The posters closer to your geographic area might have a better answer to your question.
I think that as the season progresses into fall weather.....cooler night ..and day temps and the light changing signals a slow down in your production.

Some people suggest topping plants....supposedly to divert energy to the remaining fruit. I don't really believe that is the case.
If they are still producing and ripening fruit several weeks before the average frost date for your area,.... great, but sooer or later you have to grab the green ones and ripen them in a brown paper sack in the closet, under the sink.. somewhere dark and check for ripe ones every once and a while. They are good for sauce etc.

    Bookmark   July 9, 2008 at 7:03PM
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With as much resources as you have invested in your balcony garden you may as well invest just a little more in a sheet of Agribon 50 row cover big enough to throw over the entire balcony. I had cut off a sheet of my roll for a neighbor with houseplants on a balcony for that purpose. Wether in the field or on a balcony it usually will gain you another month,give or take.

With my high tunnel tomatoes I do what it takes to get the extra month on both ends of the season but there are many other season extension stratagies that will buy you more time.

    Bookmark   July 9, 2008 at 8:41PM
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I live near Albany, at the foot of a mountain range, in an area that has a slightly warmer microclimate, being in a valley and near a big river (no, not "denial" river,lol).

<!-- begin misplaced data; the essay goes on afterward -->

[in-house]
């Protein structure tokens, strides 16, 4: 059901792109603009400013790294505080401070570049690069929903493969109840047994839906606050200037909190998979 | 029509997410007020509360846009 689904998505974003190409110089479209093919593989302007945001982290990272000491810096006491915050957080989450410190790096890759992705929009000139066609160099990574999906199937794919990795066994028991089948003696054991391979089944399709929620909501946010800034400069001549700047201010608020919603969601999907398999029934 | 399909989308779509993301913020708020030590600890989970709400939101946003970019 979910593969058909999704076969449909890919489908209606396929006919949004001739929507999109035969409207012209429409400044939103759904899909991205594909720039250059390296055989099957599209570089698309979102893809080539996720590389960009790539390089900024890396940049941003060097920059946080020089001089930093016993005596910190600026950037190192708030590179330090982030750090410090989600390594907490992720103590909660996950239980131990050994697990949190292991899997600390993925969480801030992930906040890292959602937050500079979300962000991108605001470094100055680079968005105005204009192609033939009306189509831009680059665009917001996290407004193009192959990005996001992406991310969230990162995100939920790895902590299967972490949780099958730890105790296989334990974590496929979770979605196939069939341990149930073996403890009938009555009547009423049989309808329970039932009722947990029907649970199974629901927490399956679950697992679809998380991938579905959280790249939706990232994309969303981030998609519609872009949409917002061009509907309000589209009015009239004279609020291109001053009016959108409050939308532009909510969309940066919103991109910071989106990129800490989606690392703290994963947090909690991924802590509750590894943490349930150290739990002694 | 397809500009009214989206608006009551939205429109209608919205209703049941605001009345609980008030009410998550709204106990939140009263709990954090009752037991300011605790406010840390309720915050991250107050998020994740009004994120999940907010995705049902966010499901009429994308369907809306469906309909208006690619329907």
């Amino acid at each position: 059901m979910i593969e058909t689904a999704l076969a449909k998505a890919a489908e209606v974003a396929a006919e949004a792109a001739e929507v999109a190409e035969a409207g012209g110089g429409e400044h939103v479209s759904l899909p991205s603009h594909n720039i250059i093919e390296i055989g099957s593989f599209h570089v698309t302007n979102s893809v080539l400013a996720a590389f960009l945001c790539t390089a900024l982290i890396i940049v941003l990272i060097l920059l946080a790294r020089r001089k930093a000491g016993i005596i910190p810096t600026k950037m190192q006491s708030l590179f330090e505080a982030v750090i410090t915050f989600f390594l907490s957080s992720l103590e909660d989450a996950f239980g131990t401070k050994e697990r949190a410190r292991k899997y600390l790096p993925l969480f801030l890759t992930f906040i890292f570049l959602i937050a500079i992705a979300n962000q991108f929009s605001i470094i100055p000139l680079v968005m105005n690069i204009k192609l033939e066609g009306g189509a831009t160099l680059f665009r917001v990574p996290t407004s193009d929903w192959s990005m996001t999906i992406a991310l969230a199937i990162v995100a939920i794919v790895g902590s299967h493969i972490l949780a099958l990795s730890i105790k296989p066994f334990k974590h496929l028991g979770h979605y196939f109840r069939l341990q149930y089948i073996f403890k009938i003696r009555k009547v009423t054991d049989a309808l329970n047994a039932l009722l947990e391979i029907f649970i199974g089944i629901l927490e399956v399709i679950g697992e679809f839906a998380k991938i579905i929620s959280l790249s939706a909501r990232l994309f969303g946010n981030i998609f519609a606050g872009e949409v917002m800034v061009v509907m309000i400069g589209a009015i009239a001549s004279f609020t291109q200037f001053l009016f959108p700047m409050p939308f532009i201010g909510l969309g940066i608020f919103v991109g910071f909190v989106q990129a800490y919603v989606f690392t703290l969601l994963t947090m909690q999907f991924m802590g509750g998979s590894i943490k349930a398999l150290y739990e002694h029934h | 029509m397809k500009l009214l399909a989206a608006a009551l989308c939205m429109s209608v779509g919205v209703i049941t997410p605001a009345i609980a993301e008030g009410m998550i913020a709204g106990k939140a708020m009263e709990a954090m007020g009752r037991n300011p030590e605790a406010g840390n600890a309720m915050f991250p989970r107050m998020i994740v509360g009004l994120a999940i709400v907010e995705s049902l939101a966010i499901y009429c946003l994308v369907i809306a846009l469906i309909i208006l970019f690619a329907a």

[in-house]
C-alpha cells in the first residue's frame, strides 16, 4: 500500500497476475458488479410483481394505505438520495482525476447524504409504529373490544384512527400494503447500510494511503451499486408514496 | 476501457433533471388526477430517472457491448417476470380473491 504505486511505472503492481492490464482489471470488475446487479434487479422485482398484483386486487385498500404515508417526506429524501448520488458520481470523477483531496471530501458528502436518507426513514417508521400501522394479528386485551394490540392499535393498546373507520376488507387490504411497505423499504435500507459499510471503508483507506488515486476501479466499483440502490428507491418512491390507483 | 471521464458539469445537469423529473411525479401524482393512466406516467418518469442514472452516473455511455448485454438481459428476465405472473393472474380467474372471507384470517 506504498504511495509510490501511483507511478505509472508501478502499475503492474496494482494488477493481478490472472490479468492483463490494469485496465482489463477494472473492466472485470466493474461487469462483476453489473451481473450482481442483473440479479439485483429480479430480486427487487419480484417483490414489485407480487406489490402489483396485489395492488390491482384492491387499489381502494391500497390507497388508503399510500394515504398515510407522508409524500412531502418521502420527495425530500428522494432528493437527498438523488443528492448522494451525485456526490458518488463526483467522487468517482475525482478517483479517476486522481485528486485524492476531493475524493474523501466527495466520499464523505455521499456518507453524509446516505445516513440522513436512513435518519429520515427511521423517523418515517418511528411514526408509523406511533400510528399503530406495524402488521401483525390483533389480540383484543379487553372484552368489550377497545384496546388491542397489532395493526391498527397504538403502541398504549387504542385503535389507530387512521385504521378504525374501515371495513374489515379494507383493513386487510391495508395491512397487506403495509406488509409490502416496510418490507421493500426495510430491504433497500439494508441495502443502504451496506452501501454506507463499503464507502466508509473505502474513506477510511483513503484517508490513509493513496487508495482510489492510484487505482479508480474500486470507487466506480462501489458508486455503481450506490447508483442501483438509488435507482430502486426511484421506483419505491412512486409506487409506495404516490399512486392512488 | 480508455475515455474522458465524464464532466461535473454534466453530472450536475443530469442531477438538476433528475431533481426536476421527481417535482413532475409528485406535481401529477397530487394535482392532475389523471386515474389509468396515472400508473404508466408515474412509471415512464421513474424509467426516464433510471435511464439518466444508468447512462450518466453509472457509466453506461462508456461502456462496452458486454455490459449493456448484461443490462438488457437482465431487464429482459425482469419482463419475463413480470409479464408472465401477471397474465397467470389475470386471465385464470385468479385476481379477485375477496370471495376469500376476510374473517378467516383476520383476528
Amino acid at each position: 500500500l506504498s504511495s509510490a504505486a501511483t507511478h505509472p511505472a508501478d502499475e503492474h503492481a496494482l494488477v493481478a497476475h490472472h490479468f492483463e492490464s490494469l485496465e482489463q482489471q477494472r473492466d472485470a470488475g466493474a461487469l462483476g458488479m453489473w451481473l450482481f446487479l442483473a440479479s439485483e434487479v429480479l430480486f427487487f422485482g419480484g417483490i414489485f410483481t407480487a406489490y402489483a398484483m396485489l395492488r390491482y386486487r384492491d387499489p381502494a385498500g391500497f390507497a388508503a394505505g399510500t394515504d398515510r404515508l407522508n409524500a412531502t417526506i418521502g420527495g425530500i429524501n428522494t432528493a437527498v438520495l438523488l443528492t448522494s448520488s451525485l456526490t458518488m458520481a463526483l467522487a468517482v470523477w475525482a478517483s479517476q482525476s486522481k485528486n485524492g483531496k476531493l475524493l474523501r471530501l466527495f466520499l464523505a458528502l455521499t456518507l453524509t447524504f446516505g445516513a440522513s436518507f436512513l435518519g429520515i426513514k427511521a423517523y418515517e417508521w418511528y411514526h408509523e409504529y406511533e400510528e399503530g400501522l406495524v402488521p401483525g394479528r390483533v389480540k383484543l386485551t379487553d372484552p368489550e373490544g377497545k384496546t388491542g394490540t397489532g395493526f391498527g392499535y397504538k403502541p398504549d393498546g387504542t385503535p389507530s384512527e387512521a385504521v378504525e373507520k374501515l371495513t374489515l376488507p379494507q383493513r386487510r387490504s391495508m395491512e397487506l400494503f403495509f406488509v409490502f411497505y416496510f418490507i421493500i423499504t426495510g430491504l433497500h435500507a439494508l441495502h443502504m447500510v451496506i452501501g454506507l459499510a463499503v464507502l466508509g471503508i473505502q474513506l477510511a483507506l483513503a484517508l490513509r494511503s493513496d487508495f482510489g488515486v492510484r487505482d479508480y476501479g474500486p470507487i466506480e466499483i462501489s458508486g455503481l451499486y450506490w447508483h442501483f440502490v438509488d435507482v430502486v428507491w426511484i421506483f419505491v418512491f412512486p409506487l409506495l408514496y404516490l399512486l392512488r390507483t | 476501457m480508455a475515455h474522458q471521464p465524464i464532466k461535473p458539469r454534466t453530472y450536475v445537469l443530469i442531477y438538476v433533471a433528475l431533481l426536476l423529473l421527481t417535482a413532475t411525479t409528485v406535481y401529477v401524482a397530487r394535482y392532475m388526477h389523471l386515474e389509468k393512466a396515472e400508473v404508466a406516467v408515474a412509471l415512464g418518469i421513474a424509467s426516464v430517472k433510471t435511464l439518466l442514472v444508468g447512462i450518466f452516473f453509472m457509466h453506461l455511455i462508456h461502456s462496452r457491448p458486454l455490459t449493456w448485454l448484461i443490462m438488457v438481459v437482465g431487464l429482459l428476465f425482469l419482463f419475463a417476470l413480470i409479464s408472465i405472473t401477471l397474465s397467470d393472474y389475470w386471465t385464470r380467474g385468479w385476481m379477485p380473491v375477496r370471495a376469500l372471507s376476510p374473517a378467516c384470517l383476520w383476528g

Generally, the end of tomato season is mid-September. I agree with Dr. Carolyn -- after that, the days are shortening rapidly and the nighttime temps are lower, and the taste and texture of the tomatoes diminish equally as quickly.

The tomatoes will continue to produce quite nicely, well until the first hard frost. In my microclimate, that's usually around the third week of October, although you can experience frost earlier if there's a freaky cold front. At any rate, the tomatoes will not taste like anything enjoyable. They're tasteless, bloated with water, loaded with cracks, and have a mealy texture in the mouth. If you get a tasty tomato after mid-September or so, consider yourself lucky.

    Bookmark   July 10, 2008 at 6:18PM
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triple_b(BC 5b)

for the real season extender die hards I read somewhere that giving a timely foliar feeding of seaweed spray can give you a couple degrees of protection against frost. (or maybe it was a snake-oil salesman trying to sell his product.)

    Bookmark   July 10, 2008 at 10:05PM
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I live in Franklin, MA which is pretty close to you. I plant usually the last week of May, and I get toms usually until the last week of September. The best tomatoes are those picked in July and August. I doubt I will have any ripe tomatoes until August this year. Painfully slow growing this year.

    Bookmark   July 11, 2008 at 10:20AM